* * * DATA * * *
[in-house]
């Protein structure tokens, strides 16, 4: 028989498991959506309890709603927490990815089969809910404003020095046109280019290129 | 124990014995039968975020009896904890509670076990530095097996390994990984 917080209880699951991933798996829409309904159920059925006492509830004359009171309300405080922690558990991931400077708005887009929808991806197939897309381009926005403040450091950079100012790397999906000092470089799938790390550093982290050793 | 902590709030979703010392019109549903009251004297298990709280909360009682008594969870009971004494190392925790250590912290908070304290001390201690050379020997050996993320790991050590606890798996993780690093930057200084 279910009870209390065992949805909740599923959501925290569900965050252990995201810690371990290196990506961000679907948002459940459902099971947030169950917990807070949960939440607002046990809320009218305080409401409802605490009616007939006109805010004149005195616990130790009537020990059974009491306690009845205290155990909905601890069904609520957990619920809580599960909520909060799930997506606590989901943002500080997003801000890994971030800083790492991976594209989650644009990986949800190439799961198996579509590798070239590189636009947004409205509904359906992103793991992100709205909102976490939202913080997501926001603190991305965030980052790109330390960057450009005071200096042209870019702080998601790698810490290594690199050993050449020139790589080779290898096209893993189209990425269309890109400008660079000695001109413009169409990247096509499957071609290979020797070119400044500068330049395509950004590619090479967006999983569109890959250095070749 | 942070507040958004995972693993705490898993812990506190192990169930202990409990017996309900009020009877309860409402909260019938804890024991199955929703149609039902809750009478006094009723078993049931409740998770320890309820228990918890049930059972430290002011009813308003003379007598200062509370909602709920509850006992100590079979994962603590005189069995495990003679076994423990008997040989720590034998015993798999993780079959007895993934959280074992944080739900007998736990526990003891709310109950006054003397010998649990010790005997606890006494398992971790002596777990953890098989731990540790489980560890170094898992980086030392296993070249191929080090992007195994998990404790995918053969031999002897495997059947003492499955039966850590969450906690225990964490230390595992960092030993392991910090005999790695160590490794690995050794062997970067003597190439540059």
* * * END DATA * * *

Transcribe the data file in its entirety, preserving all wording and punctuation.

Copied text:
[in-house]
């Protein structure tokens, strides 16, 4: 028989498991959506309890709603927490990815089969809910404003020095046109280019290129 | 124990014995039968975020009896904890509670076990530095097996390994990984 917080209880699951991933798996829409309904159920059925006492509830004359009171309300405080922690558990991931400077708005887009929808991806197939897309381009926005403040450091950079100012790397999906000092470089799938790390550093982290050793 | 902590709030979703010392019109549903009251004297298990709280909360009682008594969870009971004494190392925790250590912290908070304290001390201690050379020997050996993320790991050590606890798996993780690093930057200084 279910009870209390065992949805909740599923959501925290569900965050252990995201810690371990290196990506961000679907948002459940459902099971947030169950917990807070949960939440607002046990809320009218305080409401409802605490009616007939006109805010004149005195616990130790009537020990059974009491306690009845205290155990909905601890069904609520957990619920809580599960909520909060799930997506606590989901943002500080997003801000890994971030800083790492991976594209989650644009990986949800190439799961198996579509590798070239590189636009947004409205509904359906992103793991992100709205909102976490939202913080997501926001603190991305965030980052790109330390960057450009005071200096042209870019702080998601790698810490290594690199050993050449020139790589080779290898096209893993189209990425269309890109400008660079000695001109413009169409990247096509499957071609290979020797070119400044500068330049395509950004590619090479967006999983569109890959250095070749 | 942070507040958004995972693993705490898993812990506190192990169930202990409990017996309900009020009877309860409402909260019938804890024991199955929703149609039902809750009478006094009723078993049931409740998770320890309820228990918890049930059972430290002011009813308003003379007598200062509370909602709920509850006992100590079979994962603590005189069995495990003679076994423990008997040989720590034998015993798999993780079959007895993934959280074992944080739900007998736990526990003891709310109950006054003397010998649990010790005997606890006494398992971790002596777990953890098989731990540790489980560890170094898992980086030392296993070249191929080090992007195994998990404790995918053969031999002897495997059947003492499955039966850590969450906690225990964490230390595992960092030993392991910090005999790695160590490794690995050794062997970067003597190439540059």